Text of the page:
June 15, 2024

Daniel Roth: The Story Of A Master

Life chooses music, we choose how to dance it,” the English Nobel Prize-winning writer John Galsworthyonce said. A sentence expressing the idea that each of us has the way to shape his or her destiny in their own hands. A sentence that suits well the story of Daniel Roth.

A master of contemporary watchmaking who has found his own way clearly paved, starting from his childhood. Born in Nice in 1945, Daniel Roth was always and immediately immersed in the watchmaking world: his grandfather and his great-grandfather were watchmakers from Neuchâtel, who moved to the French Riviera where they had opened a small repair workshop. That was Daniel’s first “playground”.

Daniel Roth

As soon as he grew up, Daniel attended a three-year watchmaking course in Nice. Even if the Côte d’Azur air is healthy, once his studies were completed Daniel Roth decided that the right place for him would be Switzerland – so he went back the way his ancestors had traveled and settled in the Vallée de Joux. The ideal gym to train his genius.

After working for various manufacturers, including Jaeger-LeCoultre, he was hired by Audemars Piguet. He spent seven years at Le Brassus during which, as the only watchmaker who did not come from within the company, he stood out for his extraordinary abilities and was noticed by the maison Breguet.


At that time – the early 1970s – Breguet had been taken over by the brothers Jacques and Pierre Chaumet, owners of the homonymous jewellery brand, who wanted to revive the splendor dating back to the work of Abraham-Louis Breguet. These weren’t good times for the watch industry, grappling with the rise of quartz. They thought Roth was the right person for the brand.

So, the brothers received Daniel Roth’s CV, applying for the position of master watchmaker. Two pages, one with the experiences acquired, the other with a list of things that he still should have known and learned. An unconventional choice, which earned him the job and was Breguet’s fortune. Also because, once hired, Roth took an extraordinary initiative: he decided to combine his work with another year of studies to learn Abraham-Louis Breguet’s techniques, inventions and secrets, analyzing his archives and learning everything he could about his work.


It was 1973 when Daniel Roth finished his year of studies on Breguet and, at the time, the brand was firmly French – not only for its history but also logistically: the production took place in France and the only boutique was located in Paris. The center of traditional watchmaking, however, was increasingly Switzerland, committed to fortifying its tradition against the onslaught of quartz: remaining in France was not a logical choice from an industrial point of view. So it was Roth, in 1976, the one who helped Breguet to settle in Le Brassus. This marked the beginning of the brand’s rebirth.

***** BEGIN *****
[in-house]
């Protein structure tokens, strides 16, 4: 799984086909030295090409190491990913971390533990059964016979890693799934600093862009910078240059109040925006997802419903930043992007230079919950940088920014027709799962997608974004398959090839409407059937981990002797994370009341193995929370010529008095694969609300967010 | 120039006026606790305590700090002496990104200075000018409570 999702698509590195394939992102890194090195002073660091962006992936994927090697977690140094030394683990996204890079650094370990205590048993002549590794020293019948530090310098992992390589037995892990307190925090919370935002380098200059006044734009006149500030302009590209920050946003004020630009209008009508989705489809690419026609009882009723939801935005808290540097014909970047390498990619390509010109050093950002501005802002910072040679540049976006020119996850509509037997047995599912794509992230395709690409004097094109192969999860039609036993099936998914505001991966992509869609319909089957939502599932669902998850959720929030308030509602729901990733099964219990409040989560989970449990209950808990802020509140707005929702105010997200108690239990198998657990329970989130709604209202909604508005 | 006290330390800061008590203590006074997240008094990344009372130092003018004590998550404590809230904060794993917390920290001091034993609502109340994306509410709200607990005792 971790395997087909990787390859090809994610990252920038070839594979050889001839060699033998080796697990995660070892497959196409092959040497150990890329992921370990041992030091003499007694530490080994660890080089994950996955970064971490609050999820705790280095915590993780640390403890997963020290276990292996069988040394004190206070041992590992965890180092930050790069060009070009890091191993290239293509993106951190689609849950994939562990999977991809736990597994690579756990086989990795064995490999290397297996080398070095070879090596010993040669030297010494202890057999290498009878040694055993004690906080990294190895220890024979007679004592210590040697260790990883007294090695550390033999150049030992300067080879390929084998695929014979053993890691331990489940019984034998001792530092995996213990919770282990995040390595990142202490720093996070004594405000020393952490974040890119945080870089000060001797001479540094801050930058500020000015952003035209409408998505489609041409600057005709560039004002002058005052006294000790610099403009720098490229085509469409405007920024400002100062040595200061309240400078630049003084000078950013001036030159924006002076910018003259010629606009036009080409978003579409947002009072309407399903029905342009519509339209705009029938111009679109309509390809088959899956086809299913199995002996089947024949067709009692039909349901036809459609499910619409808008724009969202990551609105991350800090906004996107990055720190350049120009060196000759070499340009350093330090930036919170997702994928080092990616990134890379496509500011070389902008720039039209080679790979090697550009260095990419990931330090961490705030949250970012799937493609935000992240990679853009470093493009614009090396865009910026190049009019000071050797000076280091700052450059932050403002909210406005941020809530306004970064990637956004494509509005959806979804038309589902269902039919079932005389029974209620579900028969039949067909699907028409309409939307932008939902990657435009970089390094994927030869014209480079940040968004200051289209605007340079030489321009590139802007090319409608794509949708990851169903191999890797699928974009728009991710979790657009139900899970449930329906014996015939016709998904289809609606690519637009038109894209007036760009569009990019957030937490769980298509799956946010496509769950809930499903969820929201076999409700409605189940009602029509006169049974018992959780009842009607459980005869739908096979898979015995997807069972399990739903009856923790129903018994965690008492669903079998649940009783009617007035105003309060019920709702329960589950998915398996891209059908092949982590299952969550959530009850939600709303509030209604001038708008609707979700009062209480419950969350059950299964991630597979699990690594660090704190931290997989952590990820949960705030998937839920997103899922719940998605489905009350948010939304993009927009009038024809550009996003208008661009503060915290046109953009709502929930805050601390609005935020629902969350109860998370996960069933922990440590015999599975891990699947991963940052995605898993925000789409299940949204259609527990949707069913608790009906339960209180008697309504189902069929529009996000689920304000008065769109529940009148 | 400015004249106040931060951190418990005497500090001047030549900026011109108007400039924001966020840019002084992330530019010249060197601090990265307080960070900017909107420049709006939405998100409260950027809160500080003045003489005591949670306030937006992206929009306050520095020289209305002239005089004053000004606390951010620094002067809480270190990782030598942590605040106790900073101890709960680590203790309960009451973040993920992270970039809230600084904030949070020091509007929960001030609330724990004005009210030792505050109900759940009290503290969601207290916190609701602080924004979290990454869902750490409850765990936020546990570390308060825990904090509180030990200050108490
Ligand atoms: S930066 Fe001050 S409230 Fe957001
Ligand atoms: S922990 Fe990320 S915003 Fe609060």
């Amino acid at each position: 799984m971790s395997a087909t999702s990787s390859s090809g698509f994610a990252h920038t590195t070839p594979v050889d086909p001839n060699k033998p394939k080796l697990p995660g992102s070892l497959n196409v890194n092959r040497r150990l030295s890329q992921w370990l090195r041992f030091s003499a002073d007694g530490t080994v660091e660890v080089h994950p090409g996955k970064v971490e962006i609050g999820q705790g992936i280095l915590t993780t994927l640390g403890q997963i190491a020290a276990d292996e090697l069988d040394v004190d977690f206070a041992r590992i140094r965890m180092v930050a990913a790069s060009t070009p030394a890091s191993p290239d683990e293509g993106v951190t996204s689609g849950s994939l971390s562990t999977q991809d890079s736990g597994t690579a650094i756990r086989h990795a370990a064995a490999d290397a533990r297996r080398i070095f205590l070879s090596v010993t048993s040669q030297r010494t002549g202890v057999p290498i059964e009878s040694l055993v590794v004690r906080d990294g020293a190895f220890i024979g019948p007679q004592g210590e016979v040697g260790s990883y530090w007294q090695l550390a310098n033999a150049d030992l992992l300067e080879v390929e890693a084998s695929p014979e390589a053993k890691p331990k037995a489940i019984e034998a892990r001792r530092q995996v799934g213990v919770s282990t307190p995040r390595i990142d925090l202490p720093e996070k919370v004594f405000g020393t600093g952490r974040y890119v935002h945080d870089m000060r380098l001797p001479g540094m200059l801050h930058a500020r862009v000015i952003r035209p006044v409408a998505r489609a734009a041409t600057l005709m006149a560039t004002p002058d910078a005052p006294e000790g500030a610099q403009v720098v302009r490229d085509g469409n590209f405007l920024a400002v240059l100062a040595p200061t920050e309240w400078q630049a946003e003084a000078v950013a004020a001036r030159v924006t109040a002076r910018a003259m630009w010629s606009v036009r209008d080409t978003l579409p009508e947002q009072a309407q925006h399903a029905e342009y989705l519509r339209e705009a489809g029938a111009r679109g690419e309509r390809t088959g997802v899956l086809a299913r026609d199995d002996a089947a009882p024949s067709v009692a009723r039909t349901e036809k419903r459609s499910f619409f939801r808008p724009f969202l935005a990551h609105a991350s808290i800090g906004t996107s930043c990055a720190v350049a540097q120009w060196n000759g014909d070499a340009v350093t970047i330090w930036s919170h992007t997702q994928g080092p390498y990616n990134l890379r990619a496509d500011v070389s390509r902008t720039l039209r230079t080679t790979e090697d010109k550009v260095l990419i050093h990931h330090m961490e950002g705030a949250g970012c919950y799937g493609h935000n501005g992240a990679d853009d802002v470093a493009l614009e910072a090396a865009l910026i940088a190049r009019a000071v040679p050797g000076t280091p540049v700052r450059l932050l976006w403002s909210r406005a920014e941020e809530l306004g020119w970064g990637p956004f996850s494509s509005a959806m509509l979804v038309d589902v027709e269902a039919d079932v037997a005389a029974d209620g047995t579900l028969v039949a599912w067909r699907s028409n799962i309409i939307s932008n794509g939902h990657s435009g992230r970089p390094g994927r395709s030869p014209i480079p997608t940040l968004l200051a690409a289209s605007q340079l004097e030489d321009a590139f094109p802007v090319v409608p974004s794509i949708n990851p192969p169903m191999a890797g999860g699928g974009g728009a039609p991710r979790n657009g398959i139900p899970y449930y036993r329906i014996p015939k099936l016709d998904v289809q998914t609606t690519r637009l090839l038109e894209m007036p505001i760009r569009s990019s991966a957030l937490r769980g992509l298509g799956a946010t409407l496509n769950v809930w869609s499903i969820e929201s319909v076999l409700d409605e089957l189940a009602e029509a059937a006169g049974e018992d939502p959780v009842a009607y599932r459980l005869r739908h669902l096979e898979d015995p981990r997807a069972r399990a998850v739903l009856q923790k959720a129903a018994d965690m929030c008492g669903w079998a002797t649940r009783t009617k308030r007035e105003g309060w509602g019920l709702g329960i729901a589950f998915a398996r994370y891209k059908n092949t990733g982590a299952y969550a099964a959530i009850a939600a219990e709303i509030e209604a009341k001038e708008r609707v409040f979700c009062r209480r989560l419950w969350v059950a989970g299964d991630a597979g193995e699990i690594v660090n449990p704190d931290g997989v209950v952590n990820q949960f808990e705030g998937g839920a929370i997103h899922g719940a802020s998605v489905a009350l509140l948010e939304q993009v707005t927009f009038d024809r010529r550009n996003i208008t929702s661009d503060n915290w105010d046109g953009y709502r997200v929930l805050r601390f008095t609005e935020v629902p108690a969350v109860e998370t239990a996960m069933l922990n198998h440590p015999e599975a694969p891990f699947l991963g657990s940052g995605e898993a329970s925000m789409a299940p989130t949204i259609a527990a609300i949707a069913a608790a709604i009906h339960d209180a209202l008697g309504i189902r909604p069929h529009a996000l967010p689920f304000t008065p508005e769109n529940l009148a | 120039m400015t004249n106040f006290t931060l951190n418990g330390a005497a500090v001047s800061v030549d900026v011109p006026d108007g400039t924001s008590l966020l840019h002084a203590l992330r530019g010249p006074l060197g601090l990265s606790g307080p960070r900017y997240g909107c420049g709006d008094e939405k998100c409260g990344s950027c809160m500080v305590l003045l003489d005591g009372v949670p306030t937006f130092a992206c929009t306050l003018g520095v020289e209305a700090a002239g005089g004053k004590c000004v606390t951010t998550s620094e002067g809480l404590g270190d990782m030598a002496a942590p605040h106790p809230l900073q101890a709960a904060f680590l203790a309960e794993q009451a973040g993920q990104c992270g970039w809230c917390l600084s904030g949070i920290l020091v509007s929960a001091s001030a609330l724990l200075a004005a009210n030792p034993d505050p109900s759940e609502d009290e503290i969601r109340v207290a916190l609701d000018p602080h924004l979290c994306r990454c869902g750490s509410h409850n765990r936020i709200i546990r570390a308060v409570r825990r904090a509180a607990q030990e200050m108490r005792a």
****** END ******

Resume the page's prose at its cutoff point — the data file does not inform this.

Daniel Roth

Daniel Roth spent 14 years in the maison and, together with François Bodet, relaunched the brandgiving it that particular aesthetic that would make it recognizable again (Breguet hands, coin case…) and working on the most exclusive complications – from the perpetual calendar to the tourbillon – using calibers mainly based on Lemania’s and Frederic Piguet’s calibers. Among these complications let’s only mention the perpetual calendar ref. 3130 based on Frederic Piguet 71.

A selection of models that Roth and Bodet introduced during their tenure | Credit: A Collected Man

The experience at Breguet ended in the late 1980s in a traumatic way when Chaumet filed for bankruptcy and the brand was sold to Investcorp in 1987. A year later, both Bodet and Roth left the company but the latter, now mature and well known, was ready to launch his own brand with a clear vision of what kind of watches he would make and how he would do it. Starting with his first workshop in Le Sentier.


The style of the watches that Daniel Roth created with his own brand is influenced by Breguet’s lessons. Dials with hand-made guilloché finishing, blued hands, cases in precious metals, a very high level of manual finishing both on the dial and on the movement – with the choice of creating skeletonized versions of his watches to highlight them – and the numerals on many of his watches’s dials are all references to his master’s legacy.

But Roth, as talented as he was, certainly couldn’t limit himself to paying homage to Breguet without innovating himself. So here is the first of his benchmarks: a case in a completely new shape. His double ellipse case, neither round nor rectangular, balanced both shapes thanks also to the stepped bezel and the straight and sharp lugs, the latter still a Breguet heritage.